Furthermore, Peru’s economic success is a short-term achievement: the country’s growth rates dropped from an average of 6.4 percent in the 2000s to only 2.4 percent in 2014. Given its high social and environmental costs, the faded economic growth has left the country with deep inequality, degraded water sources, lands, forests, and the toxic legacy of extractive industries.

Alnoor Ladha from The Rules said: “Peru is the World Bank’s poster child for neoliberal development. Their bankrupt model is based on the quick sand of fossil fuels and human misery. Citizens in every nation, including the rich, have to resist the old paradigm of international development if we want to live on a habitable planet. We have to establish strong local economies that regenerate our ecosystems and our communities. This will require facing the Bank and their anti-life allies head on.”


To read the report, Peru, the Poster Child for the World Bank in Latin America, please visit:

Be the first to add your opinion

Leave a Reply

Your email address will not be published. Required fields are marked *


Login / Create account

Trump: Join us in connecting the dots

The election of Donald Trump has left millions, maybe even billions of us in shock. Although we may be looking with bewilderment at the US today, we should remember that he is not an isolated phenomenon. He is a symptom of a sickness that is raging all around the world. People are hurting, disillusioned with mainstream politics and increasingly angry at a neoliberal economic system that is destroying lives and the planet with increasing ferocity. And in their desperation they are willing to consider extreme measures to make themselves heard.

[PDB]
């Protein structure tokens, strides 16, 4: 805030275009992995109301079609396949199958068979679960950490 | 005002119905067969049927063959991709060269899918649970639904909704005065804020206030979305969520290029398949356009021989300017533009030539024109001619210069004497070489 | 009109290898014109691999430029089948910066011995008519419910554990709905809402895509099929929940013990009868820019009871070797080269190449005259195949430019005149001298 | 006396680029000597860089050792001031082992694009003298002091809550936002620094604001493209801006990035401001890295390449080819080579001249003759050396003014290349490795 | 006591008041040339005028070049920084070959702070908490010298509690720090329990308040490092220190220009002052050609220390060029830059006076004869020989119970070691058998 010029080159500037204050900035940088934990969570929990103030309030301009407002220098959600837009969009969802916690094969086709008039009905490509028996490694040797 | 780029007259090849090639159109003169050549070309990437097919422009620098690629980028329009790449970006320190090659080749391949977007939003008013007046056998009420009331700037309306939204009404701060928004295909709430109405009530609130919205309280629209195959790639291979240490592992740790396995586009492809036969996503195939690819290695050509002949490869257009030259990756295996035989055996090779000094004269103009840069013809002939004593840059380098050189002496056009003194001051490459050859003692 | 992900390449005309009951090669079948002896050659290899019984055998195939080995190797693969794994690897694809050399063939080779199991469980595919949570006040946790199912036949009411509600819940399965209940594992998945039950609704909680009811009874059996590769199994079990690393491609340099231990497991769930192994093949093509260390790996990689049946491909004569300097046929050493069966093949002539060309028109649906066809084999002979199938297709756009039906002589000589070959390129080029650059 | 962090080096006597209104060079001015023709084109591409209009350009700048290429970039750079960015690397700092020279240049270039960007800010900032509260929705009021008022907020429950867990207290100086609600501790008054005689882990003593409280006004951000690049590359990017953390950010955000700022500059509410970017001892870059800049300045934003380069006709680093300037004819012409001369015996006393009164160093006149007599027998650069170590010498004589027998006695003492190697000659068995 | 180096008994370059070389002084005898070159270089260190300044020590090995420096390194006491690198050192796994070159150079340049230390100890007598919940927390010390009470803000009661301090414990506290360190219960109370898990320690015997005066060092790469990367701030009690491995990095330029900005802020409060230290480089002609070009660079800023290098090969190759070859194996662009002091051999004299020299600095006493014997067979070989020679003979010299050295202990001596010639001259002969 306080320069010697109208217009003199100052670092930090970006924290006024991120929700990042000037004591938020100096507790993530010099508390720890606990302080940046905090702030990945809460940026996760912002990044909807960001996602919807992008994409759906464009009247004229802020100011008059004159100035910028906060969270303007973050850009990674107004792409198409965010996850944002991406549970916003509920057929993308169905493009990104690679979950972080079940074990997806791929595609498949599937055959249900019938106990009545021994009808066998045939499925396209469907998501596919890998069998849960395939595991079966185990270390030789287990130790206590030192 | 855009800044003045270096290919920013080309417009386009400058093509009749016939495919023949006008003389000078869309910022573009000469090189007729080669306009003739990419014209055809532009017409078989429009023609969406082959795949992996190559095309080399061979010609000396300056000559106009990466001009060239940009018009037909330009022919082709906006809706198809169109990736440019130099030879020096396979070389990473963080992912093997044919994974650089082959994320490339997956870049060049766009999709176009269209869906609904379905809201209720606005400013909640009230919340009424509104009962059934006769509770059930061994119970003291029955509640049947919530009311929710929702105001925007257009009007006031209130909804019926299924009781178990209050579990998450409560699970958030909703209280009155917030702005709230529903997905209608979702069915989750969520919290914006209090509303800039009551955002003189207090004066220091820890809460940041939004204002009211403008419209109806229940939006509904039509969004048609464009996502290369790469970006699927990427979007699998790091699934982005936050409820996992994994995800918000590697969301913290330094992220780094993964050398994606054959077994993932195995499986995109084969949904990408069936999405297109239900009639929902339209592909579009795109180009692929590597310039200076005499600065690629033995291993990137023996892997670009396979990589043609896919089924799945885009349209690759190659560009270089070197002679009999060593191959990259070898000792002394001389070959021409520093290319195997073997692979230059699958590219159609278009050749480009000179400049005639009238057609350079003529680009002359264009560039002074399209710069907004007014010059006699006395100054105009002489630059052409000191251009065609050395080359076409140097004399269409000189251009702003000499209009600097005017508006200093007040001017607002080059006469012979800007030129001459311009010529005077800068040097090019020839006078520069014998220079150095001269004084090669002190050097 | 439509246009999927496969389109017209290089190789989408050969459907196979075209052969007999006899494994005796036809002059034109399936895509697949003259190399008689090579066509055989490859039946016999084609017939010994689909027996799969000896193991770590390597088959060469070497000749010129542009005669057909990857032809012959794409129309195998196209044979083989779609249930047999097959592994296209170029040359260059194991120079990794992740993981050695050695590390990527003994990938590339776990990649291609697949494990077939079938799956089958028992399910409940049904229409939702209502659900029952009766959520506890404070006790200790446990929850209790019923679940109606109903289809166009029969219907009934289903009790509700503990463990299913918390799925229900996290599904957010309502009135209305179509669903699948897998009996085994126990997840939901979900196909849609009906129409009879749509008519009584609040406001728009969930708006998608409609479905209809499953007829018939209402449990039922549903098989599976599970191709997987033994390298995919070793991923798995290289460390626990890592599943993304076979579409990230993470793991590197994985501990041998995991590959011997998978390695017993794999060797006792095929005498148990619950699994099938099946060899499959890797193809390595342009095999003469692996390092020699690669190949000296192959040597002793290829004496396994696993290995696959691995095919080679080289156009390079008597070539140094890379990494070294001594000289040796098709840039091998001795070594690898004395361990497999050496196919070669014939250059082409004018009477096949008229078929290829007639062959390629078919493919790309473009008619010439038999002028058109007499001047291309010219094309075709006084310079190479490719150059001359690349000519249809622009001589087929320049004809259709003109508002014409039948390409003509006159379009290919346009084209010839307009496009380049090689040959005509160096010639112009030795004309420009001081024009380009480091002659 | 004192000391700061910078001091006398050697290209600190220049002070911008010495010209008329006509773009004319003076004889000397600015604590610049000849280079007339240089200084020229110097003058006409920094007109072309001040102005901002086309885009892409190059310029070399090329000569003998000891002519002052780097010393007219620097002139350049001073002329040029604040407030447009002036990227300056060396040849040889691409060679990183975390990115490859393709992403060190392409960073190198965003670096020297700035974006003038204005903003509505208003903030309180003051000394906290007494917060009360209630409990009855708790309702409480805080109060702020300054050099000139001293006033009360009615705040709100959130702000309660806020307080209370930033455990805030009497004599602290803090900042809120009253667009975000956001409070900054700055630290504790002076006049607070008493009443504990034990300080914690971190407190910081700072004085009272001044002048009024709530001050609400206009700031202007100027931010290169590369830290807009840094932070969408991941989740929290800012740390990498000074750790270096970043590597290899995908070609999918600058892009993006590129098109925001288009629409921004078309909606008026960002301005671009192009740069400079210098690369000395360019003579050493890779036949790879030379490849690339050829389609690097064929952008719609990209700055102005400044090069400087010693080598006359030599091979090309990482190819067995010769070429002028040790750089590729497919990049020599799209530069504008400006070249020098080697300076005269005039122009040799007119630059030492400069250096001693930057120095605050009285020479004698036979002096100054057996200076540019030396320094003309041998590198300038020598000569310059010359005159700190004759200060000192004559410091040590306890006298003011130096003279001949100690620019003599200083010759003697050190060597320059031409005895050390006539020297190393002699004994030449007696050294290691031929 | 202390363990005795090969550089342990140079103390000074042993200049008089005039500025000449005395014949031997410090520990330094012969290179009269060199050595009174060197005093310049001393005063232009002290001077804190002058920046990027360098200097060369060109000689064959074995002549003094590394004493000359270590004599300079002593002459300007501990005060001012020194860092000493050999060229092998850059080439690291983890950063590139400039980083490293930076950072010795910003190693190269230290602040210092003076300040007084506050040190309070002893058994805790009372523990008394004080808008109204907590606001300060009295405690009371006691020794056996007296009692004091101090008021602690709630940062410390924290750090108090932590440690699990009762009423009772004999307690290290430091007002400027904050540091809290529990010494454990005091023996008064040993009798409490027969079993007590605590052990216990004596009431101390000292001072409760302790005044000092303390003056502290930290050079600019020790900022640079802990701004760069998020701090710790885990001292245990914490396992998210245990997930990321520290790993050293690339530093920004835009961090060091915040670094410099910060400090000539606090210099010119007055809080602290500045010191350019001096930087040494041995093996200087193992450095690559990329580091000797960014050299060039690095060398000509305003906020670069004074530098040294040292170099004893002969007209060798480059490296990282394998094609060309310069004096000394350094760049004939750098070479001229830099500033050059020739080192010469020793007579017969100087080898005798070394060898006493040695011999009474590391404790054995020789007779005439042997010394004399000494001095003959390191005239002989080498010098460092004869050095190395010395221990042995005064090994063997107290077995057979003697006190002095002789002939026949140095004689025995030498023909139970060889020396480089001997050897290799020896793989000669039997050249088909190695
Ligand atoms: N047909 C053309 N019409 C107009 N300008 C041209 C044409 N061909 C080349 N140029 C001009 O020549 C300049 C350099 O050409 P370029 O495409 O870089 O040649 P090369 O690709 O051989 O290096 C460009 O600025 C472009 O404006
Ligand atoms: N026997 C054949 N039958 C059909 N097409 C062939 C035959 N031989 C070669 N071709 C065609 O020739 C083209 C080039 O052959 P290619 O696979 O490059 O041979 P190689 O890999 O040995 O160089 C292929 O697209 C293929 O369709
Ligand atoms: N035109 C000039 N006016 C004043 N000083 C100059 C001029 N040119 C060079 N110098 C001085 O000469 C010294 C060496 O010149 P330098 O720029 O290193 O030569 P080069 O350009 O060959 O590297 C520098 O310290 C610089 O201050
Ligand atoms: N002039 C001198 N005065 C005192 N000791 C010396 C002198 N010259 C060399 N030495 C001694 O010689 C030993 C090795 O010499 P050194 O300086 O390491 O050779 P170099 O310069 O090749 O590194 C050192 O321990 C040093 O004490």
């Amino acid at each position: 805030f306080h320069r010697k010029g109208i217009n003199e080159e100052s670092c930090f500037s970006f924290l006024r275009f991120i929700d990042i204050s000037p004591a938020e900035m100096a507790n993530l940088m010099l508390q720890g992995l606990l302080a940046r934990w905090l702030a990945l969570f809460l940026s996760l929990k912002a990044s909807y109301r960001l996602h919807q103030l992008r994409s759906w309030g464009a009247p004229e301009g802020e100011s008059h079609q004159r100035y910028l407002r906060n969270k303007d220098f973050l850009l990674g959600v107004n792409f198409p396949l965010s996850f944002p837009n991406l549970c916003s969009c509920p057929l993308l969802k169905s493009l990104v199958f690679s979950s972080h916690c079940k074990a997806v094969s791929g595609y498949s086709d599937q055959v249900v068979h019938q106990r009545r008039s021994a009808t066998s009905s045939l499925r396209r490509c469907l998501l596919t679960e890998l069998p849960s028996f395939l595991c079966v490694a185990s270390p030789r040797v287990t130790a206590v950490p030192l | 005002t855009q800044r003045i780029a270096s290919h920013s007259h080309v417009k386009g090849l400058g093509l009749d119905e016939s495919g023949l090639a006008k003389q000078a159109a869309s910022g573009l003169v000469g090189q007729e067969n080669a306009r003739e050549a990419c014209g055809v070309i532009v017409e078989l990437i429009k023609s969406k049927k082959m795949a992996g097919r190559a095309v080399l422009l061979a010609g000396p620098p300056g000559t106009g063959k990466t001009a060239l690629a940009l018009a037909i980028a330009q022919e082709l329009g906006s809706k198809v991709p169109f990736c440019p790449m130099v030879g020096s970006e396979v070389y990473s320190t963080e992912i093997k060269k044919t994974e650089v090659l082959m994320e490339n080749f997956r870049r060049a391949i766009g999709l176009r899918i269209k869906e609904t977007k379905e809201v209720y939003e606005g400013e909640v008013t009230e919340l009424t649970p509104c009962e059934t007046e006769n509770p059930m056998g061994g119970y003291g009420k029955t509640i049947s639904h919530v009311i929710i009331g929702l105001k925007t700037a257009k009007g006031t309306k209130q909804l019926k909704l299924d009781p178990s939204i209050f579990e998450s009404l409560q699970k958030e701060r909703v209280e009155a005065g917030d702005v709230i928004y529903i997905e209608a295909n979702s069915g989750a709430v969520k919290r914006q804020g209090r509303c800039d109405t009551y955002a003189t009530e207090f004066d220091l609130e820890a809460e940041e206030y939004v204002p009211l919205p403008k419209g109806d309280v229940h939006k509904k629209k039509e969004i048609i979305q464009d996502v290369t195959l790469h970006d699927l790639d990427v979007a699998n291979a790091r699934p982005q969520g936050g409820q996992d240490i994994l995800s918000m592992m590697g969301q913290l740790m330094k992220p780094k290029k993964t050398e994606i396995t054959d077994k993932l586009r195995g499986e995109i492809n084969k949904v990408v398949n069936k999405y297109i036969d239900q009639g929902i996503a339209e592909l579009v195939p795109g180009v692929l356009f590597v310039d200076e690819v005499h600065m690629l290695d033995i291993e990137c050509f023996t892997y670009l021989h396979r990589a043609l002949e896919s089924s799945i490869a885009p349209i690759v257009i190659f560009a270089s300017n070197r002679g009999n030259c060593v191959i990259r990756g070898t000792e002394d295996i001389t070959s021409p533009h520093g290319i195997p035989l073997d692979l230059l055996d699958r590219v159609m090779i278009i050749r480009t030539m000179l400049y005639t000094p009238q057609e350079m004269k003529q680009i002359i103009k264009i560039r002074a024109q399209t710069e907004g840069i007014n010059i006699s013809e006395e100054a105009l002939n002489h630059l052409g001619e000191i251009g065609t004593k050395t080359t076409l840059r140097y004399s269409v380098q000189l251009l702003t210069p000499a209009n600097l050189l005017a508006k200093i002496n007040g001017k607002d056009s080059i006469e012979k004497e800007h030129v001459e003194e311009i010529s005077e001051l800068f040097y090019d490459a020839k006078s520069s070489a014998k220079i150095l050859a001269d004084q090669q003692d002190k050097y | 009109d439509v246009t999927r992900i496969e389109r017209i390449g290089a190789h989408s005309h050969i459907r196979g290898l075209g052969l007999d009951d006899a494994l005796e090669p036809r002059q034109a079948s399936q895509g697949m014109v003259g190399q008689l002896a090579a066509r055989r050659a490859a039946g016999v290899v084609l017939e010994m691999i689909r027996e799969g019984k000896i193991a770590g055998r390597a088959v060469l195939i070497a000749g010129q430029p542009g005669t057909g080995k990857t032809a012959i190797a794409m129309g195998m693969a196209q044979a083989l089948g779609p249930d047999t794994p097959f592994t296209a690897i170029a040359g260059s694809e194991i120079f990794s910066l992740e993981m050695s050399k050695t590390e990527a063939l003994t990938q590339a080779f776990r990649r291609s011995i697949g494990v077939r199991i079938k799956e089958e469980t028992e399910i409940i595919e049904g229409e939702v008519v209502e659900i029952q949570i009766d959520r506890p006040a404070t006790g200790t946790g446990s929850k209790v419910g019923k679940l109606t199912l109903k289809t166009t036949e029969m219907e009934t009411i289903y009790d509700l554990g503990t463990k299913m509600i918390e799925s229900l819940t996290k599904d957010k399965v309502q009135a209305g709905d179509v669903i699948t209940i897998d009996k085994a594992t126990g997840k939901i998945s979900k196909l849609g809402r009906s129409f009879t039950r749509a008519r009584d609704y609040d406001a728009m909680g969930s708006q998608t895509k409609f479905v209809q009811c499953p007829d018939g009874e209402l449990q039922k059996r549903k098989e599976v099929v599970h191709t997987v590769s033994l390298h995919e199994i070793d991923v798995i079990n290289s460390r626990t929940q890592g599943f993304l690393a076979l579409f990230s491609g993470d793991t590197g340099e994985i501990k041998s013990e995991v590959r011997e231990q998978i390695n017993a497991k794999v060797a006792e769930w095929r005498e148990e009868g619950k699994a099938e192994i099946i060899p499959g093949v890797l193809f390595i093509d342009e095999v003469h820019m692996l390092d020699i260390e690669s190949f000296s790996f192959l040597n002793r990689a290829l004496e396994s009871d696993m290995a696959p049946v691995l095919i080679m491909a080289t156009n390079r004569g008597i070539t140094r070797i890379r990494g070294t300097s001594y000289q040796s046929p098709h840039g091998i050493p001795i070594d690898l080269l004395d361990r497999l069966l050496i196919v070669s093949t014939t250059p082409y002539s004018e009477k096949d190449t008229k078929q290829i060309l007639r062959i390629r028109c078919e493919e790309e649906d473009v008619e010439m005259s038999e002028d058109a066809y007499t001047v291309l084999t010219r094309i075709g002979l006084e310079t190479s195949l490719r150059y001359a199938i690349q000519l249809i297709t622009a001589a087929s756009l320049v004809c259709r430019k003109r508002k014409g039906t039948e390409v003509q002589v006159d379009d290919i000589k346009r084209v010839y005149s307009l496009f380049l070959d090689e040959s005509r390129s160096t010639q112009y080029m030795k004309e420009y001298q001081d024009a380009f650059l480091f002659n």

Demagogues thrive amid fear and insecurity, which is why they paint the world in such dark terms. It’s a strategy that has put right-wing populist leaders in power in an Axis of Egos: from Brazil to Turkey, the Philippines to Russia, authoritarian strongmen like Trump are on the rise. Meanwhile, many centrist liberals, like the Democratic Party in the US, have been so intent on rejecting left-wing populist solutions, and so sure of their ability to beat anyone running on a white supremacy platform with its misogyny and homophobia, that they opened the door for Mr. Trump to walk straight through. Their preference is always to maintain the status quo that has served them so well.

As dangerous as the election of Trump is for the world, we can also see in this moment the truth that we simply cannot rely on the electoral political system to save us, because it is designed to prevent the fundamental change we need. Its own survival is at stake and it will marshal all its champions and resources to defend itself and stop the emergence of a new system. But when we work, or continue working for change from the ground up; when we build or keep on building new ways of living and being with each other where we live; when we construct or keep constructing the future we know is possible with our own hands, rather than hoping distant leaders will build it for us, we find our true power. Finally, when we combine that with the unbending hope that has powered change through the ages, we know our power has meaning.

A 400-year-old economic system is dying and another is struggling to be born. Change on this scale is not going to be smooth or easy. We should not be surprised, then, that moments like this — where the establishment is dealt a body blow — become more and more common. We can despair when that blow comes in the form of right-wing extremists, or we can step-up. We are the ones we are looking for, who can and must grasp the opportunities in these crises that are undoubtedly there.

So it’s time to come together, taking time to remember the earth. Remember all the successful struggles for justice that came before us, and imagine all those to come. Remember that social movements are growing all over the world and realising the common struggle. Remember life. Then, organise. Find each other and help midwife the inevitable transition that brings forth from the ashes of neoliberal capitalism a system that works for the good of all life on Mother Earth. This is not just activism; this is our responsibility as human beings alive as this all unfolds.

This is why we are here.